Regulation

Senators Urge CFPB To Reconsider Debt Collection Overhaul

Consumer Financial Protection Bureau

A group of senators is urging the Consumer Financial Protection Bureau to reconsider a recently proposed overhaul of debt collection practices that among other things let collectors send unlimited electronic communications to consumers spanning emails and texts.

As reported, a group of more than 20 senators had said in a letter to the CFPB — where the group was led by Democrats Bob Menendez of New Jersey and Sherrod Brown of Ohio — that the Fair Debt Collection Practices Act would incur costs to consumers who do not have unlimited data plans.  In addition they could be harmed by scammers urging them to click on hyperlinks.

“By allowing debt collectors to send consumers unlimited text messages and emails without first receiving affirmative consent for such a method of communication, the proposed rule permits collectors to overwhelm consumers with intrusive communications,” the senators wrote. “Furthermore, since the CFPB is not requiring collectors to use free-to-end-user text messaging, the CFPB is placing the cost burden of these text messages on the consumer.”

The proposal, as reported, would also let debt collectors call debtors as many as seven times a week in regard to debt collection efforts.

“We also are concerned that the CFPB’s proposed debt collection rule effectively permits debt collectors to inundate consumers with calls,” noted the letter. “The proposed rule allows a debt collector to call a consumer seven times a week per debt. For a consumer with six medical debts, the proposed rule means that the consumer could receive up to 42 calls per week. Furthermore, creating an exemption for ‘limited content’ messages that could be overheard on a voicemail or delivered to third parties like an employer is an invasion of basic privacy that should not be endorsed by the Bureau.”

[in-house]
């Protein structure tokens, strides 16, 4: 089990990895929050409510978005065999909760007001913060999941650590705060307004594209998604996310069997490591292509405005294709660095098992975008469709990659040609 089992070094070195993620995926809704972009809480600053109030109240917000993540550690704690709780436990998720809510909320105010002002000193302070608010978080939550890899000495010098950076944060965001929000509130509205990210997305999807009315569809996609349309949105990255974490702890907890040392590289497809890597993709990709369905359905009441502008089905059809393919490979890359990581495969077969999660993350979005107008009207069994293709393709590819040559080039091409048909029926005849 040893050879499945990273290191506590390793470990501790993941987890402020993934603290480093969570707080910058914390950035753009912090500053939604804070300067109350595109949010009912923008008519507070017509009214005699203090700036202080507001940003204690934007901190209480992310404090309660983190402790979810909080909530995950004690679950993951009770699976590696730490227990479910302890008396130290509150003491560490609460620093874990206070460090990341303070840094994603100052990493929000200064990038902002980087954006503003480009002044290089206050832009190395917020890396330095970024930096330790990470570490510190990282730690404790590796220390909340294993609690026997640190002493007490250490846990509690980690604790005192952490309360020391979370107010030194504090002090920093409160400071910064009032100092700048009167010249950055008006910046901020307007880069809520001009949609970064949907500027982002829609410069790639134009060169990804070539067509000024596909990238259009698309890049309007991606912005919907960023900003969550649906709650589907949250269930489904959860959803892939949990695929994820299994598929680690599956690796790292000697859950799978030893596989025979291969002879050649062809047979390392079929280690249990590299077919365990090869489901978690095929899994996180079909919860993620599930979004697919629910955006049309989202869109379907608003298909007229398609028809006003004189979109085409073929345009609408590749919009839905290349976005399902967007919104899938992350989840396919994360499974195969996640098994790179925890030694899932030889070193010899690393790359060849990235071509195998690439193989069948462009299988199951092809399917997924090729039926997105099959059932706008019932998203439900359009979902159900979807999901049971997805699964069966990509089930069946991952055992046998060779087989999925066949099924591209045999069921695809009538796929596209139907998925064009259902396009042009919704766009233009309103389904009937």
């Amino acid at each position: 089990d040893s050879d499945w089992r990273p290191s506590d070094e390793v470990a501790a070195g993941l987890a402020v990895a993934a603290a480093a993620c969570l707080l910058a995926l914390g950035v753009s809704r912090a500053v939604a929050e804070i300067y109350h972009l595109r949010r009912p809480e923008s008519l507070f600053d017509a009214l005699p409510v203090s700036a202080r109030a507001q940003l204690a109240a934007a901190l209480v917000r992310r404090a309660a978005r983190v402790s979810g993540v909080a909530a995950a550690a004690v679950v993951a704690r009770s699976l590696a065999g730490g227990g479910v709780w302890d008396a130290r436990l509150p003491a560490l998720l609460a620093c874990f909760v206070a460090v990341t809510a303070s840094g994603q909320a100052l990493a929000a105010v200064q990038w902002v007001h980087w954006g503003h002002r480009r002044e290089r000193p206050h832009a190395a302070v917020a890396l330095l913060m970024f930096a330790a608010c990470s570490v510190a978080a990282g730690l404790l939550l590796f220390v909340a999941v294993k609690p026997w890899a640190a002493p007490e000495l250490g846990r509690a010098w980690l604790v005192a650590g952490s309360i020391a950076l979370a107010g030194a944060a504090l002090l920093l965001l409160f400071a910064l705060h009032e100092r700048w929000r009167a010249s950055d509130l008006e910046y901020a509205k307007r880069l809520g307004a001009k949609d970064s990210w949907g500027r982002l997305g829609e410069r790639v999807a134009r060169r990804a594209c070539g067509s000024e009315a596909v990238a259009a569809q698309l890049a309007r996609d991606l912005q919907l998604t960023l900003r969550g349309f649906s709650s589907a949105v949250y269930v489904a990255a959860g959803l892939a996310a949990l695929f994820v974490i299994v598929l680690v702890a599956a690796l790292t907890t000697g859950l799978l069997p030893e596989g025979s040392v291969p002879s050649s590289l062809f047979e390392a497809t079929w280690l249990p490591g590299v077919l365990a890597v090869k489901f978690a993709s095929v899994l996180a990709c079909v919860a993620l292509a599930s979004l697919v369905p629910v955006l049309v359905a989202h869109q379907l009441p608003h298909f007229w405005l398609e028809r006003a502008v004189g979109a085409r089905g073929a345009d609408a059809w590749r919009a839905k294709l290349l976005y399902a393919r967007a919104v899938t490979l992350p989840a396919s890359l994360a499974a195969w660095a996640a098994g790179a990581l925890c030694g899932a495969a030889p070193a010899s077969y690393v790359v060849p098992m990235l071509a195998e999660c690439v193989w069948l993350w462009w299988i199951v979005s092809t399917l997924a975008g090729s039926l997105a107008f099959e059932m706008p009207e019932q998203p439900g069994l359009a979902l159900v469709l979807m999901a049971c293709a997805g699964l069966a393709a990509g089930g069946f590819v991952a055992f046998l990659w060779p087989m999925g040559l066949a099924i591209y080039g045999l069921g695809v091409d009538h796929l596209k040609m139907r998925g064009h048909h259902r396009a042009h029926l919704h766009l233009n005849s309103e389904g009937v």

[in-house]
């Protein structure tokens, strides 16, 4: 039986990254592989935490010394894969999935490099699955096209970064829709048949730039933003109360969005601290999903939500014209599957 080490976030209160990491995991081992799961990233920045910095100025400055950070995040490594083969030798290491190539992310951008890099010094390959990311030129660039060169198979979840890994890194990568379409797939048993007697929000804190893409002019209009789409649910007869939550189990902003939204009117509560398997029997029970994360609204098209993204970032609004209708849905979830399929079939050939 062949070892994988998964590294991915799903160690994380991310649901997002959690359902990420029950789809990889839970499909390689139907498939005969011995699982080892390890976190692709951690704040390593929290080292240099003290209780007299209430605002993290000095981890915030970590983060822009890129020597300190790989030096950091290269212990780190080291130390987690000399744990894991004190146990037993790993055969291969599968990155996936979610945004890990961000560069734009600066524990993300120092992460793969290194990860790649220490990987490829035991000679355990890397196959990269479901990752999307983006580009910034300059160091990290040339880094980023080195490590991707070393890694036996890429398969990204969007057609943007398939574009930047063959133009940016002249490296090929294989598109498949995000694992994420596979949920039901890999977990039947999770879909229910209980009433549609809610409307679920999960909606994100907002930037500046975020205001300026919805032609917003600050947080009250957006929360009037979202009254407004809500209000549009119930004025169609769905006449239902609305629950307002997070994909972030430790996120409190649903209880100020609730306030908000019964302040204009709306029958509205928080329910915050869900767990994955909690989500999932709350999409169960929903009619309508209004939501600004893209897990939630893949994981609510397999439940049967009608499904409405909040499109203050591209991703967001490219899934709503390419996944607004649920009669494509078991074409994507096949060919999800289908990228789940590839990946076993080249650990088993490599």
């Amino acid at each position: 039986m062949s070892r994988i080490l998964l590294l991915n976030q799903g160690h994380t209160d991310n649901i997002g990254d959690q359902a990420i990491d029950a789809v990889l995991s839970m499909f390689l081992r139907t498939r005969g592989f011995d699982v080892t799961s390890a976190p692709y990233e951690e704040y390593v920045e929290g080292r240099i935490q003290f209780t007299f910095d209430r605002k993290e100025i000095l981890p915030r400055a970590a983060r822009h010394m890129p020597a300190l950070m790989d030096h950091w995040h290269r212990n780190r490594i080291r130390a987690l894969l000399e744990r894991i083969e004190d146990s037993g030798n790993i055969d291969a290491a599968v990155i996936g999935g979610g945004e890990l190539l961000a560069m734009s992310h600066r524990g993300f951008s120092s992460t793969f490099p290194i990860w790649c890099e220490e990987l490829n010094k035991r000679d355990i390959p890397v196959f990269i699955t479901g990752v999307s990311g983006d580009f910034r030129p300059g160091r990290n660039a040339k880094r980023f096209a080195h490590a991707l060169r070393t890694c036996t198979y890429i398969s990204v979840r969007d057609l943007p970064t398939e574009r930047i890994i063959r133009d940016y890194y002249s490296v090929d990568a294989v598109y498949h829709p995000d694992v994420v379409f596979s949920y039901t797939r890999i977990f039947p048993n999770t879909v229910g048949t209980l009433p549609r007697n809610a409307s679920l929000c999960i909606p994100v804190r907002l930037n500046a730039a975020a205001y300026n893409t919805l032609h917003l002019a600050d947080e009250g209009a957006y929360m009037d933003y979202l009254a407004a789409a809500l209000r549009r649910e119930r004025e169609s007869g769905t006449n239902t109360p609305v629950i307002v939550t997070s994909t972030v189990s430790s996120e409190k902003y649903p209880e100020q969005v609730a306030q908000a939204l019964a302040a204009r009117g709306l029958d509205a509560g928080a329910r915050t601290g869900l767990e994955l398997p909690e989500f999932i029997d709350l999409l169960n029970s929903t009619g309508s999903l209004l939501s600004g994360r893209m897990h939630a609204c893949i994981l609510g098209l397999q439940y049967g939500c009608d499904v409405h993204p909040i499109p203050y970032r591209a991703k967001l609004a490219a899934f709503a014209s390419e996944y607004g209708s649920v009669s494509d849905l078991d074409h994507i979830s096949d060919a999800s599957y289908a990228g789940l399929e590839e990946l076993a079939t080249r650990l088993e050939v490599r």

Consent Order Against Freedom Mortgage Corp.

The Consumer Financial Protection Bureau said this past week that it had settled a consent order with a mortgage company, Freedom Mortgage Corporation, over alleged errors ties to mortgage reporting.

The bureau found that the errors were intentional in nature, and stemmed from reporting inaccurate race, ethnicity and sex information, in violation of the Home Mortgage Disclosure Act. Freedom Mortgage Corporation was fined $1.75 million and the firm has been ordered to take steps to improve compliance efforts.   

As reported by sites such as Housingwire.com, the mortgage company had a proprietary record system in place that was known as Lakewood, where loan officers would enter applicants’ information in a way that would avoid a “hard stop”(which in turn would stop the mortgage process) by entering “non-Hispanic white” whether or not that designation was true, and when the applicants did not in fact supply such data. Separately, the mortgage company countered that no applicants were harmed by the data reporting issues.

Separately and beyond the confines of the United States, in India, Cointelegraph reports that several Indian lawmakers have proposed  a 10-year jail term for citizens who engage in mining, buying, selling and holding cryptocurrencies. As reported, the regulations are tied to a draft of a bill to be known as “Banning Cryptocurrencies and Regulation of Official Digital Currency Bill 2019.” The bill would mandate declaration of crypto holdings within 90 days. The bill also reportedly would propose the development of a new national cryptocurrency in India. The Reserve Bank of India said earlier this month that it denied involvement with or knowledge of a draft bill by the government.

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